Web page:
Precise spatiotemporal control of gene expression in the developing brain is critical for neural circuit formation, and comprehensive expression mapping in the developing primate brain is crucial to understand brain function in health and disease. Here, we developed an unbiased, automated, large-scale, cellular-resolution in situ hybridization (ISH)-based gene expression profiling system (GePS) and companion analysis to reveal gene expression patterns in the neonatal New World marmoset cortex, thalamus, and striatum that are distinct from those in mice. Gene-ontology analysis of marmoset-specific genes revealed associations with catalytic activity in the visual cortex and neuropsychiatric disorders in the thalamus. Cortically expressed genes with clear area boundaries were used in a three- dimensional cortical surface mapping algorithm to delineate higher-order cortical areas not evident in two-dimensional ISH data. GePS provides a powerful platform to elucidate the molecular mechanisms underlying primate neurobiology and developmental psychiatric and neurological disorders.



Assistant Professor

OIST, Computational Neuroethology Unit

Exploring 2-stage sleep in octopus

Human sleep can be divided into two stages, rapid eye movement (REM) and slow wave (SW) sleep, each with distinct behavioral and neural correlates as well as proposed functions. Two-stage sleep has been shown to be present in other mammals, as well as birds, reptiles, and fish. This suggests that it evolved very early in vertebrate evolution, has been maintained over the hundreds of millions of years separating these diverse animal groups, and therefore is of fundamental importance functionally. We recently found that octopuses, which evolved large brains and complex behaviors independently of the vertebrate lineage, also possess two stages of sleep (‘active’ and ‘inactive’). Each stage has a range of behavioral correlates resembling vertebrate REM and SW sleep. Octopus active sleep is characterized by the rapid transitioning through a series of brain-controlled skin patterns. Through high-resolution filming and computational analysis, we are attempting to relate octopus waking and sleeping skin patterns, and thus decode the evolving contents of octopus sleep. The possibility that two similar stages of sleep evolved convergently suggests a comparative approach may reveal general principles of sleep function.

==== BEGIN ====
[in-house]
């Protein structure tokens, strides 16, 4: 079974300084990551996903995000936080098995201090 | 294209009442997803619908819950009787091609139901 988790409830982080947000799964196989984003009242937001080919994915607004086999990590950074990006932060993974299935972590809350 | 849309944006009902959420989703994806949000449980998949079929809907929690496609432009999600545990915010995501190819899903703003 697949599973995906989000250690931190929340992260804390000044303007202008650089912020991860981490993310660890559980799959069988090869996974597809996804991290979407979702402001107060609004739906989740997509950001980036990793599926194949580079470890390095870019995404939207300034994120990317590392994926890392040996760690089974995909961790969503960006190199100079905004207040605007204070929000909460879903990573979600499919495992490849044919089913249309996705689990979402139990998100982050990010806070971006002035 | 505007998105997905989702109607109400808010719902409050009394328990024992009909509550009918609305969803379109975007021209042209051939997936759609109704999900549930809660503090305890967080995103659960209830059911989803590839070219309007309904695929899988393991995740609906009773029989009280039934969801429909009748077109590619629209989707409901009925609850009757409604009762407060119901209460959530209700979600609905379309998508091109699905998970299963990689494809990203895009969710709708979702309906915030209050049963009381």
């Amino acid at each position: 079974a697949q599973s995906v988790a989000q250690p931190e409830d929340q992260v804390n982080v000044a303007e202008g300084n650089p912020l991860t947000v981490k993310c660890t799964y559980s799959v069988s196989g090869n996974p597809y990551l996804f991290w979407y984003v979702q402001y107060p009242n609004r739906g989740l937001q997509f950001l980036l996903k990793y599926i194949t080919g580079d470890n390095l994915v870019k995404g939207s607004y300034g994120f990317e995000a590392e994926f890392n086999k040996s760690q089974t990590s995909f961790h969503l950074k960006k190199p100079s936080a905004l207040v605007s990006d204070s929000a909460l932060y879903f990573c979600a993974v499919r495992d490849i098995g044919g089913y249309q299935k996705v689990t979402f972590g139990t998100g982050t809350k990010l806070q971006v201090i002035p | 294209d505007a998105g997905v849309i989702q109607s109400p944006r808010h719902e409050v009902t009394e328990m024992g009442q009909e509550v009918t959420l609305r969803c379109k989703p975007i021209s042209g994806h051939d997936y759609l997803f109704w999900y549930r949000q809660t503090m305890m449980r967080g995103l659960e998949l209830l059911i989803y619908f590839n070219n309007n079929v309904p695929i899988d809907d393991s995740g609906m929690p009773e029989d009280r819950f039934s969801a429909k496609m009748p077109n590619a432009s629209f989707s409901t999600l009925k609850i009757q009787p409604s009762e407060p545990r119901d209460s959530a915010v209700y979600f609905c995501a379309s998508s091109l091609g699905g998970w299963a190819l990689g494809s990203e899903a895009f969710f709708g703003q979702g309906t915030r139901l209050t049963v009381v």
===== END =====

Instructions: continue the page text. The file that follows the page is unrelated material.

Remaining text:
Dr. Henrik SKIBBE,

Unit Leader

RIKEN CBS, Brain Image Analysis Unit

Brain image analysis

The goal of our unit is to develop algorithms and tools for the processing and analysis of multi-modal biomedical imaging data. Since we are a member of the  Brain/MINDS project, much of our data are images of the  brains of marmoset monkeys. First, I will introduce our ongoing work on processing neural tracer and gene expression images. One challenge  in  working  with  biomedical  image   data  is  that we must  deal  with uncertainty. As  examples,  I will  present two  methods we  have developed  in our  unit: (1) A   probabilistic axon  tracking  algorithm   for large  microscopy   images. (2) A probabilistic convolutional neural network for predicting the evolution of white matter hyperintensities from MR images of the (human) brain.


Dr. Tomoki FUKAI,


OIST, Neural Coding and Brain Computing Unit

What can neural network models tell about brain activity: two separate strata in the cortex?